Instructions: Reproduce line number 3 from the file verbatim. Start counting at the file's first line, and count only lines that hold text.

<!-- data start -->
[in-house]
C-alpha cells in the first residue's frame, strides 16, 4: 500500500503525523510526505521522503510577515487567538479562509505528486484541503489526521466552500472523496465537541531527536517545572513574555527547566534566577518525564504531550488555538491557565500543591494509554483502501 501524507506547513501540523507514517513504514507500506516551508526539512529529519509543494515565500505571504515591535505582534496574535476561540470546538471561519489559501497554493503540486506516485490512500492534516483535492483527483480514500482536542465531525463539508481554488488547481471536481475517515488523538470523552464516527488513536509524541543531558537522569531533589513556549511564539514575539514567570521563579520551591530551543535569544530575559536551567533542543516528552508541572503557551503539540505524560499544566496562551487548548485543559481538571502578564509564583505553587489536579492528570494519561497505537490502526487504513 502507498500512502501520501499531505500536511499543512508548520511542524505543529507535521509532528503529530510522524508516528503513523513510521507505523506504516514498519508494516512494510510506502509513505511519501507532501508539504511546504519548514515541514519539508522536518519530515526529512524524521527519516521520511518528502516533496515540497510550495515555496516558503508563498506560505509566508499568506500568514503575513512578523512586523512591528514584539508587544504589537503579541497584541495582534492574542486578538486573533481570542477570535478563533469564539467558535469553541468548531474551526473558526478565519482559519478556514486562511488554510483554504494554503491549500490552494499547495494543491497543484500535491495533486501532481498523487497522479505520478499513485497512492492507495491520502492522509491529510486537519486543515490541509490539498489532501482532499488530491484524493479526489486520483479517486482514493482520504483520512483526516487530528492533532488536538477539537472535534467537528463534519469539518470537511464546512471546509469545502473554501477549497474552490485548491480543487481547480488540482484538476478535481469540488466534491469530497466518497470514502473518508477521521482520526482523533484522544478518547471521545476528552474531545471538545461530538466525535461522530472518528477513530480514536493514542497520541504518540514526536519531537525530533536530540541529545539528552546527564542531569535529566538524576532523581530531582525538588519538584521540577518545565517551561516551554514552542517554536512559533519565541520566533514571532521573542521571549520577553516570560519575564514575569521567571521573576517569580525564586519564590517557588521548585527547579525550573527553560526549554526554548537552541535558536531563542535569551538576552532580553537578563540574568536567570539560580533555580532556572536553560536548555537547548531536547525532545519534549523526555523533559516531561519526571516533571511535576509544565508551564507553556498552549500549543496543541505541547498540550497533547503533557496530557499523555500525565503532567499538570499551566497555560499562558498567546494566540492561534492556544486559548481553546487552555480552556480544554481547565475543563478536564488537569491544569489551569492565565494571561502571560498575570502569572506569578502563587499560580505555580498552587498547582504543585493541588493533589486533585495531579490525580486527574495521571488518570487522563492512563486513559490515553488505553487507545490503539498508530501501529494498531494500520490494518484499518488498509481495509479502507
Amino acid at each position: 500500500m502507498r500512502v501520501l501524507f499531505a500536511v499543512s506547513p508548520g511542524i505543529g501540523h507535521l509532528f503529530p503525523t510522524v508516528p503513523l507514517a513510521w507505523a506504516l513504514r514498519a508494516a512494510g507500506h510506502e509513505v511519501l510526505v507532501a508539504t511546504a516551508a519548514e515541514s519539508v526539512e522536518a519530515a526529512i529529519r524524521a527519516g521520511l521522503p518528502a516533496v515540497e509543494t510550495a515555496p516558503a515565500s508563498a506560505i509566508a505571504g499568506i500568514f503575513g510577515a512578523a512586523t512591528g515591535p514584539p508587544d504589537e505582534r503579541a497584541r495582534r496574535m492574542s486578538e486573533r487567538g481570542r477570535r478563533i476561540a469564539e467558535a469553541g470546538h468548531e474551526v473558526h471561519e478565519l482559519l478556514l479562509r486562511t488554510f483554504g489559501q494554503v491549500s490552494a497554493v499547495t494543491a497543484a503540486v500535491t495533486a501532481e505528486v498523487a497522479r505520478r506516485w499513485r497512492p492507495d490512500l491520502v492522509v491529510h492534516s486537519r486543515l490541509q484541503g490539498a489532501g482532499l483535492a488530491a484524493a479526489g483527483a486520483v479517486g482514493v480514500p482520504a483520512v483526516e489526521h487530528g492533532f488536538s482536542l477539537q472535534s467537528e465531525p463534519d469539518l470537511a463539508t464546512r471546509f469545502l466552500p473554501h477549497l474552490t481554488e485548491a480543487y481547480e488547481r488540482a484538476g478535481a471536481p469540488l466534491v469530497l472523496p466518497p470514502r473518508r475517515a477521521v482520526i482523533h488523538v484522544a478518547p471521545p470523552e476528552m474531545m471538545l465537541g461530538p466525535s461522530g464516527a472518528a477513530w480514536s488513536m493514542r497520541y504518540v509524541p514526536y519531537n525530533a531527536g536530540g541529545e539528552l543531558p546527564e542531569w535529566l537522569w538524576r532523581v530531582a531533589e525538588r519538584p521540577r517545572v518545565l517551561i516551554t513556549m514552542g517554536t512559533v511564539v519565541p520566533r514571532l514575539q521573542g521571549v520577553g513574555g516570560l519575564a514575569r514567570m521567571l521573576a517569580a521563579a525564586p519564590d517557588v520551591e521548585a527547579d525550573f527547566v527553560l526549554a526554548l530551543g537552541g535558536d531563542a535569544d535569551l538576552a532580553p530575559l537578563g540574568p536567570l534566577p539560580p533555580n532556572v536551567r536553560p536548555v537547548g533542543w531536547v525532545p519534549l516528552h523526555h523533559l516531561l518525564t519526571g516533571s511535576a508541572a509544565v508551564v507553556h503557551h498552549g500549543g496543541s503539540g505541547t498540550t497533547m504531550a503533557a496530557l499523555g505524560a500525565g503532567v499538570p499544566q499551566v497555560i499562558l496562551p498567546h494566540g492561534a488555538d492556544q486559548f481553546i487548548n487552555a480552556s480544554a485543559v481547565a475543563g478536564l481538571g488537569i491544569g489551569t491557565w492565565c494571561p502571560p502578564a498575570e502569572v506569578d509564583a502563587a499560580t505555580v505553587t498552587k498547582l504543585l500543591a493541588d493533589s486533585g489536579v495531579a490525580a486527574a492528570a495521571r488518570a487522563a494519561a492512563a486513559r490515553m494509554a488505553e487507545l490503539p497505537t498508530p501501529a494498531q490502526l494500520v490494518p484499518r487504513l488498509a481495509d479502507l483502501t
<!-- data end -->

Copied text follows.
Amino acid at each position: 500500500m502507498r500512502v501520501l501524507f499531505a500536511v499543512s506547513p508548520g511542524i505543529g501540523h507535521l509532528f503529530p503525523t510522524v508516528p503513523l507514517a513510521w507505523a506504516l513504514r514498519a508494516a512494510g507500506h510506502e509513505v511519501l510526505v507532501a508539504t511546504a516551508a519548514e515541514s519539508v526539512e522536518a519530515a526529512i529529519r524524521a527519516g521520511l521522503p518528502a516533496v515540497e509543494t510550495a515555496p516558503a515565500s508563498a506560505i509566508a505571504g499568506i500568514f503575513g510577515a512578523a512586523t512591528g515591535p514584539p508587544d504589537e505582534r503579541a497584541r495582534r496574535m492574542s486578538e486573533r487567538g481570542r477570535r478563533i476561540a469564539e467558535a469553541g470546538h468548531e474551526v473558526h471561519e478565519l482559519l478556514l479562509r486562511t488554510f483554504g489559501q494554503v491549500s490552494a497554493v499547495t494543491a497543484a503540486v500535491t495533486a501532481e505528486v498523487a497522479r505520478r506516485w499513485r497512492p492507495d490512500l491520502v492522509v491529510h492534516s486537519r486543515l490541509q484541503g490539498a489532501g482532499l483535492a488530491a484524493a479526489g483527483a486520483v479517486g482514493v480514500p482520504a483520512v483526516e489526521h487530528g492533532f488536538s482536542l477539537q472535534s467537528e465531525p463534519d469539518l470537511a463539508t464546512r471546509f469545502l466552500p473554501h477549497l474552490t481554488e485548491a480543487y481547480e488547481r488540482a484538476g478535481a471536481p469540488l466534491v469530497l472523496p466518497p470514502r473518508r475517515a477521521v482520526i482523533h488523538v484522544a478518547p471521545p470523552e476528552m474531545m471538545l465537541g461530538p466525535s461522530g464516527a472518528a477513530w480514536s488513536m493514542r497520541y504518540v509524541p514526536y519531537n525530533a531527536g536530540g541529545e539528552l543531558p546527564e542531569w535529566l537522569w538524576r532523581v530531582a531533589e525538588r519538584p521540577r517545572v518545565l517551561i516551554t513556549m514552542g517554536t512559533v511564539v519565541p520566533r514571532l514575539q521573542g521571549v520577553g513574555g516570560l519575564a514575569r514567570m521567571l521573576a517569580a521563579a525564586p519564590d517557588v520551591e521548585a527547579d525550573f527547566v527553560l526549554a526554548l530551543g537552541g535558536d531563542a535569544d535569551l538576552a532580553p530575559l537578563g540574568p536567570l534566577p539560580p533555580n532556572v536551567r536553560p536548555v537547548g533542543w531536547v525532545p519534549l516528552h523526555h523533559l516531561l518525564t519526571g516533571s511535576a508541572a509544565v508551564v507553556h503557551h498552549g500549543g496543541s503539540g505541547t498540550t497533547m504531550a503533557a496530557l499523555g505524560a500525565g503532567v499538570p499544566q499551566v497555560i499562558l496562551p498567546h494566540g492561534a488555538d492556544q486559548f481553546i487548548n487552555a480552556s480544554a485543559v481547565a475543563g478536564l481538571g488537569i491544569g489551569t491557565w492565565c494571561p502571560p502578564a498575570e502569572v506569578d509564583a502563587a499560580t505555580v505553587t498552587k498547582l504543585l500543591a493541588d493533589s486533585g489536579v495531579a490525580a486527574a492528570a495521571r488518570a487522563a494519561a492512563a486513559r490515553m494509554a488505553e487507545l490503539p497505537t498508530p501501529a494498531q490502526l494500520v490494518p484499518r487504513l488498509a481495509d479502507l483502501t